WHEN will driverless tractors become commonplace on Australian farms? How far away is the widespread adoption of drones? What are the barriers to the adoption of precision technologies?
These were some of the questions posed to agricultural technology leaders at the third annual AgTeCH2019 forum in Emerald, Queensland.
While the adoption of autonomous and precision technologies on Australian farms has, to date, been steady and measured, there was a general consensus that the uptake rate is set to take off.
John Deere Advanced Engineering Group senior staff engineer, Broughton Boydell, Moree, said while the first autonomous vehicles appeared in the late 1990s and there had been significant development since, deciding when to advance the product into the marketplace was a complex issue for manufacturers.
“From a major manufacturer’s standpoint, there are a lot of decisions that go into ranking priorities of products and what our customers want versus what they need,” he said.
“If you think about a spraying job, while there might be autosteer (in a tractor), the operator doesn’t just sit there. They are observing the weather, they are very cogniscent of drift risk, they are looking at nozzles to ensure the patterns are all open and looking for other things that can go wrong. Autonomy is more than just driving from A to B. It’s also about the sort of job you do on the way.
“When will full autonomous come out? I’d be surprised if there isn’t something in five to 10 years.”
SwarmFarm managing director, Andrew Bate, Emerald, whose company has the first of its autonomous farm robots out in the field and orders for more to come, said it was only a matter of time before autonomous machines took over many of the roles of driver-controlled tractors.
“Robots aren’t slowly going to replace the tractor, they are slowly going to displace the tractor,” he said.
“There are new farming systems, new ways to grow crops, different ways to put seed in the ground, other ways to kill weeds.
“The tractor will still exist and be used for some jobs but there will be a displacement of farming systems and different ways people choose to grow crops. Whether it is more efficient use of fertiliser, less use of chemicals, better ways to pick or harvest crops, that is where I see the revolution happening.”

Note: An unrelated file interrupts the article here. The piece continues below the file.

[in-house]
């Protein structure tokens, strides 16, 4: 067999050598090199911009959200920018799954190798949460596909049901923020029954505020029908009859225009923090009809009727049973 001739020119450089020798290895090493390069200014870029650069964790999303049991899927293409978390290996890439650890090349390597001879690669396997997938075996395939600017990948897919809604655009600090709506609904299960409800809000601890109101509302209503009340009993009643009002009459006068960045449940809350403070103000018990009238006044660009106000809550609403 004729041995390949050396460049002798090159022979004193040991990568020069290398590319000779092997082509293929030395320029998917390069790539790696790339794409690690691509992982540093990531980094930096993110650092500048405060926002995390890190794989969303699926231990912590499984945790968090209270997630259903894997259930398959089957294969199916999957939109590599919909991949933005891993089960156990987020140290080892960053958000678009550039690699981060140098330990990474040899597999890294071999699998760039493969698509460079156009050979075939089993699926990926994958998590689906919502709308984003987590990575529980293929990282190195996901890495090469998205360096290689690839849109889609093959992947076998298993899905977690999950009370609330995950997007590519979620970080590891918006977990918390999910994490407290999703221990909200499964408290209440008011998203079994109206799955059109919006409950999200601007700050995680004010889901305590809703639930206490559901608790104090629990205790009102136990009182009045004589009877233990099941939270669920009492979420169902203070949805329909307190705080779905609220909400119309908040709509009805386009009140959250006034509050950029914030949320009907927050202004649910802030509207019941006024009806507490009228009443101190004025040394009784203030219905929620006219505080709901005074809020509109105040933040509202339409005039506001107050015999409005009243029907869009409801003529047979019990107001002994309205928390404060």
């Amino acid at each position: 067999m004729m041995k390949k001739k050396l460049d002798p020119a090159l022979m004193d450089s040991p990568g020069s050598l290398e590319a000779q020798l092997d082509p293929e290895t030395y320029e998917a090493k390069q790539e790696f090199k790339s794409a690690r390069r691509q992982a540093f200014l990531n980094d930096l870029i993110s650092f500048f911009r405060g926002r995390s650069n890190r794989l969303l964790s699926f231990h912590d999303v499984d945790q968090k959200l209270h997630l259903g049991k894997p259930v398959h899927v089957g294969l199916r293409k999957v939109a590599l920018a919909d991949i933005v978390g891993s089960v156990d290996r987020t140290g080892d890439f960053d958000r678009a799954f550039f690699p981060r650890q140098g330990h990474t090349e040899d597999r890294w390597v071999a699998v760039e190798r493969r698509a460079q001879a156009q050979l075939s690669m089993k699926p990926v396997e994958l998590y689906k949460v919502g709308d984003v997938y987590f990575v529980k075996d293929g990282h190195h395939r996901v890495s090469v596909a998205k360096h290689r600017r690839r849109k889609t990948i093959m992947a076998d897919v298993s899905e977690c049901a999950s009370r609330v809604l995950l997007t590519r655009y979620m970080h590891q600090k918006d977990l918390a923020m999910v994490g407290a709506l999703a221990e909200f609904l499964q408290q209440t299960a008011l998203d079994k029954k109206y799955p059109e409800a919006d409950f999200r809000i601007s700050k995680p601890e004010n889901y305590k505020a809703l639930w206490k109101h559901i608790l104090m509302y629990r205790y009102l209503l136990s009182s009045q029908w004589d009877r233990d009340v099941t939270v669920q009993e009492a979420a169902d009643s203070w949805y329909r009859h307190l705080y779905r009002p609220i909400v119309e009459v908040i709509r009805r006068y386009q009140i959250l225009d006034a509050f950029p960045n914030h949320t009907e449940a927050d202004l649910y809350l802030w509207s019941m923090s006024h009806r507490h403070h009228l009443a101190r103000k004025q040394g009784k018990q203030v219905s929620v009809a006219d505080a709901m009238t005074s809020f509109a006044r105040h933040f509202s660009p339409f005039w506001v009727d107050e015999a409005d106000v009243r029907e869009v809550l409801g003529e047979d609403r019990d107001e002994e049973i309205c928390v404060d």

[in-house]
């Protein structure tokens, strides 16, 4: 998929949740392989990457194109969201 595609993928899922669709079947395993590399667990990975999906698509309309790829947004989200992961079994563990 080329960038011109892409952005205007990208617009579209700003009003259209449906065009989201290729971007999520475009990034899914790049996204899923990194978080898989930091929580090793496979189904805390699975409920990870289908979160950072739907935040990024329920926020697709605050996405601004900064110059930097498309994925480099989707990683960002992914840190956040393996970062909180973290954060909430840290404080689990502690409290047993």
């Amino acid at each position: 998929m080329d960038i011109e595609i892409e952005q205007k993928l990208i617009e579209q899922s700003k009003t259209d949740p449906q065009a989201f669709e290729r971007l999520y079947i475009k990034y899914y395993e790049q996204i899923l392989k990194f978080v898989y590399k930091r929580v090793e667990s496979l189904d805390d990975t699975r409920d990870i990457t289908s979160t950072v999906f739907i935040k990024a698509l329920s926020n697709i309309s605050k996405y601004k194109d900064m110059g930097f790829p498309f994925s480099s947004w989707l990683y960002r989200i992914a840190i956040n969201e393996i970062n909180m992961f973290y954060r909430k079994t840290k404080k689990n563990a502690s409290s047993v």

Drones set to fly
Southern Cross Drones research and development manager, John Coulombe, said while many farmers were still holding back from adopting drone technologies, he expected the uptake to increase dramatically over the next couple of years “because I don’t think farmers can ignore them much longer”.
“There are workshops every week across Australia on drones and technology, but there is still resistance. It is hard (for producers) to understand they can get useful data from an aerial camera when they have been doing it differently for 50 years,” he said.
“I think one of the biggest problems with growers is they are just so busy doing their jobs as it is. To then have to look at images and interpret their data is going to be a hard thing to do.”
Poor connectivity barrier to adoption
Cowal Agriculture production manager, Greg Kauter, Emerald, said one of the main barriers to farmers taking the big-step change to ag technology was the issue of connectivity.
“You might get a signal to the gate or some kind of mobile signal, but then you can’t do anything with it because it is congested or poor speed. So, you can have a signal but can’t necessarily do anything with it,” he said.
“There is a lot of people now trying to solve that problem for themselves (with on-farm networks). I’d be interested to hear how the market failure component of the connectivity problem is going to be solved.”
Field Solutions chief executive officer and executive director, Andrew Roberts, said there were market opportunities for businesses like his to come up with solutions for farmers and communities that fell outside the NBN service.
“For three years now we have been deploying networks in rural, remote regional areas. These are towns with less than 400 people who can’t use an eftpos machine and can’t make phone calls, and farms where there are 50 or 60 people,” he said.
“We are seeing on farms now on-farm networks. We are really seeing an uptake of people wanting to make sure they have connectivity all across their property.”
High-tech information gathering
Ag Thentic founder and chief executive officer, Sarah Nolet, said there was a trend in the IoT space of systems moving away from sensors to cameras for collecting information.
“Just the other day I noticed a company out of Europe that is using facial recognition for cows and sheep. That is moving from having to put a device on an animal to putting a camera at a water point or shed that can passively collect information by recognising the animals,” she said.
“That changes the cost equation quite significantly when you don’t have to put devices on individual animals.
“Also, this is probably 10 years out, but people are looking at biodegradable sensors. The challenge right now is the cost of actually going out and replacing sensors. What if we could plant sensors when we seed our crops because they are biodegradable.”
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